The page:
Refinishing Wood Part 1: Stripping

Sexy music is optional, but I highly recommend it.

Anytime you want to refinish a piece of wood furniture with a different stain, the first step is to strip off the old finish. Even if you plan on painting you may still want to strip off the old finish if it’s lumpy. If you’ve been looking into re-staining a piece you may have discovered gel stain and its claims of little-to-no prep work.  I’ll get into more detail on stain later on, but if you’re interested in preserving the wood grain you’ll want to skip the gel stain and read on.  Like a lot of DIY projects it’s time consuming, but not technically difficult. Actually, it’s really hard to screw this up too badly at all.

Supplies

How To Do It

In the past I’ve used Smart Strip but this time around I decided to give Citri-Strip a go.  It’s still low odor and biodegradable, but it more readily available at pretty much every big box hardware store.  The process is the same with both, just make sure to work in a well ventilated area with appropriate skin protection.

Paint the stripper on your surface in a fairly thick coat.  If you’re using Citri-Strip do NOT use a foam brush, the stripper will start eating through the foam. Yes, I learned this lesson the hard way and inexpensive chip brushes are definitely the way to go.  Do your best to cover the entire surface, but the Citri-Strip can be hard to see so you may end up missing something (but don’t worry!).   For my particular project I found that waiting about 15-20 minutes after applying the stripper was perfect.

Once your stripper has kicked in (it will change color a bit and show some bubbling) it’s time to scrape it all off.  I was working over a plastic (disposable) drop cloth, but I also lined a metal bowl with a plastic bag to catch most of the gunk.  Use a plastic (less likely to scratch) putty knife to scrape off all the stripper and all the finish it’s taken off.  Not gonna lie, it’s pretty gross. If you have any intricate corners or trim, you can scrape them out with a stiff scrub brush.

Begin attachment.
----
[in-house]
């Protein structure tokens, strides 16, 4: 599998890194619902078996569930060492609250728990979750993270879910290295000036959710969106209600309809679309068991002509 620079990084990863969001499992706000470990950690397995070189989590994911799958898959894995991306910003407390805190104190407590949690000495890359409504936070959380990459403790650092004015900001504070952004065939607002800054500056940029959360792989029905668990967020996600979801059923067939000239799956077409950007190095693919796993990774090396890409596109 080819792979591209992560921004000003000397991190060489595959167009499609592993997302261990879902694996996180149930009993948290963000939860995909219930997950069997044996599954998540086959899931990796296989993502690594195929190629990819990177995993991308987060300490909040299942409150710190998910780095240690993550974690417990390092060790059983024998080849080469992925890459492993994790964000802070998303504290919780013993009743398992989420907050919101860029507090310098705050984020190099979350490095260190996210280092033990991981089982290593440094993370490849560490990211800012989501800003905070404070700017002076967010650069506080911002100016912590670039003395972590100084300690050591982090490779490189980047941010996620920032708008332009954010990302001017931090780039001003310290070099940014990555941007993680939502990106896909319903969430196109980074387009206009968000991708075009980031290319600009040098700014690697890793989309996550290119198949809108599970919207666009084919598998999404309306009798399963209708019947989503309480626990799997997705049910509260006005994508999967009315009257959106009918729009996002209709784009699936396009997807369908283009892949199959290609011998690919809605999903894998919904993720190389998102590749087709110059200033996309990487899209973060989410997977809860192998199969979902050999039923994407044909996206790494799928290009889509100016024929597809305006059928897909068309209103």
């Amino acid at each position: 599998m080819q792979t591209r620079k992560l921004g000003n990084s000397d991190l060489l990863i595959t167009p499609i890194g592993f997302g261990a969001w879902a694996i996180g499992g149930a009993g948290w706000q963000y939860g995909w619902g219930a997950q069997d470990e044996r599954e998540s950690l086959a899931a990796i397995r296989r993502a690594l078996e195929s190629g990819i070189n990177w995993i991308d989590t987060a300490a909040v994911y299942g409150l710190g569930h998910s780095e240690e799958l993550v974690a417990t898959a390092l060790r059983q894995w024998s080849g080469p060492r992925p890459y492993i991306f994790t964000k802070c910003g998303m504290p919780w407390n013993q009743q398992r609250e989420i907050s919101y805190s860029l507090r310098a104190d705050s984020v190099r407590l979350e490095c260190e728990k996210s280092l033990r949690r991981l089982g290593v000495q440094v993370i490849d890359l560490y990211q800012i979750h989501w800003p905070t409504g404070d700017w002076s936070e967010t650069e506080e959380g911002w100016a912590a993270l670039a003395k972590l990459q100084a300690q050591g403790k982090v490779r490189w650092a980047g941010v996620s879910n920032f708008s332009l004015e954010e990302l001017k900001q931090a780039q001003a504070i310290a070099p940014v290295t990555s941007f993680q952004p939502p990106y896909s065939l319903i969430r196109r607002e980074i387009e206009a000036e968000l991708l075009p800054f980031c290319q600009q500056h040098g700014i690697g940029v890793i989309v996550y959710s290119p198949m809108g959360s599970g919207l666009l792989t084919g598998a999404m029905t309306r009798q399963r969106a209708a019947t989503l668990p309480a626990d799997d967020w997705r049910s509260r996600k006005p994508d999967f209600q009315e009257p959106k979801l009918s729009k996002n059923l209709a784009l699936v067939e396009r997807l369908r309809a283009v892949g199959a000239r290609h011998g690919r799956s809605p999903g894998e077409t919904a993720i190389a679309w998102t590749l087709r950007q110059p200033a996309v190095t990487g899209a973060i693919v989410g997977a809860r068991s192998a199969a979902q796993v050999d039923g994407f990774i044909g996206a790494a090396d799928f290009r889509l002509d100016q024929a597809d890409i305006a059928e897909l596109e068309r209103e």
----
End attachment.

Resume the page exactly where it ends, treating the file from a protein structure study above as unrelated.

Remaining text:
Side note: did you know it’s near impossible to find a putty knife narrower than 1.5″?  If you have a raised panel door like I do the indents around the panels may be less than 1.5″…. argh!  I eventually picked up 1.5″ plastic putty knife and used a hack saw to shave just a little bit off the edge–perfection for under $1 and about 2 extra minutes of work.

There will probably be some little bits of gunk that get left behind.  If you let them dry out a bit  you can brush the off with a clean scrub brush or vacuum them up with a shop vac.  Then I looked for any areas that were still shiny with varnish and, if needed, dabbed on some more stripper.

Any areas that were proving especially stubborn I would scrub with a wire brush instead of scraping with a putty knife.  This was especially helpful in the more detailed areas. I only used the wire brush on the toughest spots because it can scratch up the wood.  Use it sparingly and only scrub (medium firmness, no need to put your back into it) with the grain and you should be fine. If you plan on re-staining you’ll want to make sure you have every bit of varnish off otherwise the stain won’t absorb into those areas and you’ll get an uneven finish.  No bueno.

Next time: how to prep your piece for finishing.

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